Aly Raisman’s Statement About Larry Nassar’s Sentencing Is So Moving
On Jan. 24, 2018, the trial of Larry Nassar came to a definitive close when the disgraced doctor was sentenced to decades in prison. And a few hours later, Olympic gymnast and Team USA captain Aly Raisman released a statement on Larry Nassar's sentencing that says everything that needed to be said. Raisman's statement was both a heartfelt thank you to those who had worked to bring Nassar to justice, and a moving assertion that despite Nassar's actions, Raisman and the other young women he affected remain strong. And perhaps most importantly of all — it was a no-holds barred call to accountability for the organization that had allowed Nassar to prey on young women for so long.
On Wednesday afternoon, Judge Rosemarie Aquilina sentenced Nassar to 40 to 175 years in prison on 10 charges of criminal sexual conduct relating to his abuse of young girls while he worked with USA Gymnastics and Michigan State University. The 54-year-old former athletics doctor had already been sentenced to 60 years in prison on federal child pornography charges. "I just signed your death warrant," Aquilina said as she handed down the sentence.
In the statement Raisman released on Jan. 24, she thanked Aquilina for giving her the chance to be heard. She wrote,
To Judge Aquilina, thank you from the bottom of my heart. Your leadership, your professionalism, your compassion and your commitment to allow each and EVERY ONE of us survivors the opportunity to share our impact statement in open court was extremely important and meaningful. As I shared in court, I wasn't planning to speak, but thanks to the army of survivors and you, I am forever grateful that all of our voices are finally heard. Thank you for listening to us all.
In sentencing, the judge had taken into account the more than 150 victim impact statements that survivors of Nassar's abuse read aloud in court over the course of seven days, after Aquilina had declared that every person Nassar abused would have the opportunity face him.
One of those who did was Raisman.
In the statement, Raisman also thanked everyone who had helped make sure that Nassar was punished for his crimes, including the prosecutors and law enforcement officials who had worked on the case and trial. "If not for your efforts and dedication, I honestly do not know if he would have ever been held accountable for his disgusting abuse," she wrote.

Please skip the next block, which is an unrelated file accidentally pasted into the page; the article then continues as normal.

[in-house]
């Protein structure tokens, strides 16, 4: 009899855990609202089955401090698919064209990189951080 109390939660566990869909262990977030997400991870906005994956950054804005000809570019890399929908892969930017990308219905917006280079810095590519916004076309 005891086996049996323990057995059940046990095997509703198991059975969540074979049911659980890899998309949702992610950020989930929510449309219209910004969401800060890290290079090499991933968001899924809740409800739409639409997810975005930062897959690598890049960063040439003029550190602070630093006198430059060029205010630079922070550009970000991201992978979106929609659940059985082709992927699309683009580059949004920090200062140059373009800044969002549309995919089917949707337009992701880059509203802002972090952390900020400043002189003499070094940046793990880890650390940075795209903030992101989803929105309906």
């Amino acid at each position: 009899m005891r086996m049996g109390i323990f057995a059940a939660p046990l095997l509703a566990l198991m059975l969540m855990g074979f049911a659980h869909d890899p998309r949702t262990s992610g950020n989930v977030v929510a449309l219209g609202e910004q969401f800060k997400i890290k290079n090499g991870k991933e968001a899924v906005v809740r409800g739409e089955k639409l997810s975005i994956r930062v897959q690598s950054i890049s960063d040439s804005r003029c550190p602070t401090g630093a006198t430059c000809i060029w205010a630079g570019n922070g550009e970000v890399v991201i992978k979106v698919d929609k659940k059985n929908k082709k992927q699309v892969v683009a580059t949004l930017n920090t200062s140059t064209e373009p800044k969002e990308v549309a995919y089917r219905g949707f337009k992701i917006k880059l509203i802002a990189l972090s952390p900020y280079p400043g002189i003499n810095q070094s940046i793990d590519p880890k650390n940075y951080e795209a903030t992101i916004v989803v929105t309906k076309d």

And most movingly of all, Raisman acknowledged the courage and strength of those who had come forward against Nassar. She wrote,
Thank you fellow survivors for your courage, strength, and leadership, you have all had an overwhelming impact on me and I am proud to stand with you all — today, tomorrow, and every day that follows. As we all continue to process our pain and suffering, it is my hope that in some way, sharing our impact statements is part of our healing process. There are going to be good days and there are going to be tough days, but continue to take strength in the impact your courageous voice has had upon each of us, but also for all the other girls, boys, women, and men out there who remain in the shadows but maybe now can see a pathway towards the light.
Shortly after, Raisman tweeted out another message to her fellow survivors — this one an image of a list of names, some clear pseudonyms, with the words "THANK YOU" emblazoned in all caps along the bottom. She captioned it, "Army of survivors who are NOT going anywhere."
But most importantly of all, Raisman finished her statement by pointing out the work yet to be done and calling on the gymnastics community to take action. She wrote,
[In] order to move forward and to be confident that this will NEVER happen again we need an independent investigation to figure out exactly how this disaster happened. Thinking otherwise is dangerous to the future generation. Today was an important victory but there is still work to be done.
Perhaps the best tribute to the power and fortitude of those who spoke out about their abuse is to make sure no one else has to go through what they did. From her statement, it's clear that Raisman thinks so.